Lessons From The Forest Part 4: Circles of Care
-By Rheanna Chen
I used to pride myself in being “low maintenance”, but an important lesson I’ve learned this year is that maintenance is the bridge between care and repair. We can reflect on our own self care rituals and practices, then see how it ripples out into the rest of our lives. The more we have, the more maintenance that is required. However, the key is being aware of our closest circles- from relationships to the objects we use daily. I am definitely guilty of stretching myself thin- and in trying to balance many relationships, I see the correlation with all “the stuff”, some of it meaningless, which I own. During the pandemic, I’ve moved homes 6-8 times between Italy, France and Barbados- which has been a lesson in carefully choosing that which is most dear to me. It’s like having my life condensed into cardboard boxes and suitcases; it isn’t easy but it’s a necessary exercise in simplifying one’s life
How much do we actually need to live a fulfilling life? Our consumerist culture teaches us that the pathway to success and happiness is to accumulate things. However, this constant pursuit of more things can be exhausting. Where do we place value? How do we better care for things that we own? What am I exchanging in order to maintain and sustain such a lifestyle? If we want to live a more intentional life, what is our definition of success? How do we spend our time and money? In order to restructure our life, we start with our values and choose the path we wish to walk.
When we set off for our 6 day trip in the Northern Range, I was able to fit all my essentials into this backpack which has travelled the world with me. Sometimes, it’s a good reminder that we really don’t need as much as we think. Besides the essential water, food, clothes and bath/ body items- hiking is a lesson in minimalism. You carry your “home” on your back, where Hennessy hammocks become your lifeline for rest and learning how put on its tarp protects you from the rain and wind. When walking through the trails, you know at any point of rest, exactly what the contents are; each item was selected for a purpose. As we reached each camp for the night, Tracy would tend to setting up our beds along whichever trees were convenient. With a palm leaf in hand, she would sweep the debris across the sand, making us a “living room”. We hung our food rations from a tree and then built a bonfire to cook our food. There is something special about watching the sunset and first stars come out- unplugged from electronic devices and duty, just enjoying the raw beauty this island has to offer.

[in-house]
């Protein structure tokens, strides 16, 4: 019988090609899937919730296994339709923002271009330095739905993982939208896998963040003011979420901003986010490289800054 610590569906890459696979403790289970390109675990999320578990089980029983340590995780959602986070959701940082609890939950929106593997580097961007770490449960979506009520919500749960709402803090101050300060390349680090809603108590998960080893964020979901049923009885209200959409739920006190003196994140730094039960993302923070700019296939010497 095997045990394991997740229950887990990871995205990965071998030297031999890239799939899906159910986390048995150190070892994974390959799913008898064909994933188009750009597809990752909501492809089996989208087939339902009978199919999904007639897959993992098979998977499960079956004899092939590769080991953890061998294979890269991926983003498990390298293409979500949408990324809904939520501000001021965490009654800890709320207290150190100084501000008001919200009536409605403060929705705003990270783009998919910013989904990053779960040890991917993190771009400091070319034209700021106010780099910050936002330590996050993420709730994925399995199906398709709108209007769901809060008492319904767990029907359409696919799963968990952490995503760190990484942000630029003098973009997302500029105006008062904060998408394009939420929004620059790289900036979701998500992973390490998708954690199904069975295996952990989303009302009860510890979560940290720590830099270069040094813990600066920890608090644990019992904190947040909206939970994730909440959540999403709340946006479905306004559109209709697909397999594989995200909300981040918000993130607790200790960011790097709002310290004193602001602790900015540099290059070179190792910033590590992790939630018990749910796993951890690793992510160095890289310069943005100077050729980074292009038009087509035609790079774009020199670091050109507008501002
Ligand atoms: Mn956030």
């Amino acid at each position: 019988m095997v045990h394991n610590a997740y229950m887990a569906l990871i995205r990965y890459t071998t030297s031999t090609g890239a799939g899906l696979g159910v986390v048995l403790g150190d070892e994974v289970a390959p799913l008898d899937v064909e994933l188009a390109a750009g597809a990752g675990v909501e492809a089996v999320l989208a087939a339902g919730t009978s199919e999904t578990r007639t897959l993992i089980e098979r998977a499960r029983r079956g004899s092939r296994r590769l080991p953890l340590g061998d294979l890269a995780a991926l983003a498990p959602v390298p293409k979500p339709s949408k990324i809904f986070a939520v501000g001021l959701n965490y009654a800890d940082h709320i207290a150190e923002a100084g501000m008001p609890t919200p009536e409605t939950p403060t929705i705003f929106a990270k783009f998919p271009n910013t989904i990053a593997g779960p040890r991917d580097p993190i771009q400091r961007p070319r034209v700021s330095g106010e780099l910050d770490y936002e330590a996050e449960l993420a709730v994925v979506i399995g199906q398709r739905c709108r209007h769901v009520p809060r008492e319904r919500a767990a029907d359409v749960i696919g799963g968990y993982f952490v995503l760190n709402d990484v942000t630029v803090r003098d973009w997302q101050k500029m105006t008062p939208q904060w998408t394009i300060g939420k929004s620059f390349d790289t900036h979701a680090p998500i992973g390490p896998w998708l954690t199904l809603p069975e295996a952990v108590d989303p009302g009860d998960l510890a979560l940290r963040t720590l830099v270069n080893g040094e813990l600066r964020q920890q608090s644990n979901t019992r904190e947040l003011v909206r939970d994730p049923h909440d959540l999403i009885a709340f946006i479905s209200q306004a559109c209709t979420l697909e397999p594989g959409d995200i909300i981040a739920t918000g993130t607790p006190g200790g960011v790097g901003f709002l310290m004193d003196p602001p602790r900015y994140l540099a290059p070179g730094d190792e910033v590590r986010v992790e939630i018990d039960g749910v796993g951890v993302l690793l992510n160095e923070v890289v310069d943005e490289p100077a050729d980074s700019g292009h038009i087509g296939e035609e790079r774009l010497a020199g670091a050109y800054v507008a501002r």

Trips like these are lessons in humility of how we can take this practice into our everyday, which is not easy for me. After my mum passed away from leukaemia, I lost this felt sense of “home”, suddenly. It is no-one’s fault, another form of loss and grief is the way we humans collect things- a lot of things. My house is full of cardboard boxes, strange appliances, old mattresses. electronic devices and miscellaneous items. You name it- we have it. Because of this, I’ve developed a strong aversion to clutter and crowded spaces. I am a firm believer that every item should have a place and meaning; but we have to learn to let go. In order to care for a home, we have to learn to maintain it, and that is a consistent practice. Where home is supposed to be a place of refuge, mine triggered anxiety and I often felt overwhelmed. Where the dining table once was, hidden among all the files and books. What was once a playroom, is a graveyard of unknown items. One can argue that your physical home is a reflection of your internal world.